New Orleans mayor mends fences with FEMA
By Jeffrey Jones
NEW ORLEANS (Reuters) – New Orleans Mayor Ray Nagin said on
Wednesday he had settled a fight with U.S. disaster officials
over trailer parks in the city, giving hope to people still
seeking temporary housing months after Hurricane Katrina.
Earlier this month, Nagin ordered a halt to all new trailer
sites around town after a contractor working for the Federal
Emergency Management Agency clashed with residents opposed to
one development. He also urged Homeland Security chief Michael
Chertoff to fire the FEMA team in charge of the program.
But Nagin said he rescinded the order following a meeting
with Chertoff in New Orleans last week, where the two sides
agreed on alternative sites and standards of conduct, allowing
more people displaced by Katrina to find housing.
“People criticize me about being too strong about issues,
but I felt very passionately about this one,” said the mayor,
who is running for re-election. “And I knew that I had to take
a very aggressive act to get people’s attention.”
He also took back his demand that the FEMA team in charge
of setting up alternative housing, led by Gil Jamieson, deputy
director for Gulf Coast recovery, be replaced.
“He’s my buddy now,” Nagin said, referring to Jamieson.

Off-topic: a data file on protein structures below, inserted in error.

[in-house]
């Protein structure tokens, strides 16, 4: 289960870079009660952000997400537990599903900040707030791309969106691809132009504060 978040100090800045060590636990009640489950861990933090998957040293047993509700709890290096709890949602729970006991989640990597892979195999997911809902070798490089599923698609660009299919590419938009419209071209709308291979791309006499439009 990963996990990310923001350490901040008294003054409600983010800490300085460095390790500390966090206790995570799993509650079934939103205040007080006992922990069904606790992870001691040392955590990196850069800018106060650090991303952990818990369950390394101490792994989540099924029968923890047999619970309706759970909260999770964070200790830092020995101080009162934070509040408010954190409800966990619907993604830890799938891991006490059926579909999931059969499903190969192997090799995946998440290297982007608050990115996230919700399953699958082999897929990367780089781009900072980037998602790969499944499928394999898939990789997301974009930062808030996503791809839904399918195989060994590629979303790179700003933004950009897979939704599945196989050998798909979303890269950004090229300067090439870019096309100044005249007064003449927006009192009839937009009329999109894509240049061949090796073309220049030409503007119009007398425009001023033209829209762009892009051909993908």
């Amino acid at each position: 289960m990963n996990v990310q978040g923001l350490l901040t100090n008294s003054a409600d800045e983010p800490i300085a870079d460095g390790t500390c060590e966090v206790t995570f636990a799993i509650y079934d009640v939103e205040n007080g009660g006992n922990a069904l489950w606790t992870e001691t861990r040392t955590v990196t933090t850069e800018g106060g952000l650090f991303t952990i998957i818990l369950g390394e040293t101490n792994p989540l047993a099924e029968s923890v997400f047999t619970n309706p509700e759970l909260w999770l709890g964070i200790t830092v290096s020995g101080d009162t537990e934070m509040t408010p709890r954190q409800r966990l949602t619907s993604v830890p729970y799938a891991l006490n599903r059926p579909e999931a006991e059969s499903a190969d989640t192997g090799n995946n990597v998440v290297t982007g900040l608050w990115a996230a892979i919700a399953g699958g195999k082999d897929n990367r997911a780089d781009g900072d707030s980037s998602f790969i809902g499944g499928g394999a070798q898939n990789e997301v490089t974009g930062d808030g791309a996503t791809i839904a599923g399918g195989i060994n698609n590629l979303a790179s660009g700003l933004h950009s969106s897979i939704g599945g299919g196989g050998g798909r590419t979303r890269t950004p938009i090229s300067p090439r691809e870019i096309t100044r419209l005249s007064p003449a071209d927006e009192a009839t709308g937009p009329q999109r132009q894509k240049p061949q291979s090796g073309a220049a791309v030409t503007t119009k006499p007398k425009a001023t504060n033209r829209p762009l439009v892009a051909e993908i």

In the mayoral campaign, Nagin was criticized by his
opponents as being too antagonistic with federal and state
recovery agencies. He faces Louisiana Lt. Gov. Mitch Landrieu
in a May 20 runoff.
FEMA has been called on to provide travel trailers for
about 30,000 city residents displaced by the storm and floods
eight months ago, and nearly 12,000 are now occupied. About
18,000 people are waiting for trailers to be delivered.
Of those, 8,000 are destined for group sites that will be
used mainly by people who previously rented homes. The city
still needs to find sites for 1,500 of them.
The trailers, which dot the urban landscape, are seen as
one solution to get badly needed workers back into the city to
help rebuild the economy.
All requested trailers should be in place within two
months, Nagin said.
The mayor first halted all new group trailer sites after a
fracas in which security guards working for a FEMA contractor
threatened to arrest neighbors who complained that trailers
were being placed too close to their homes.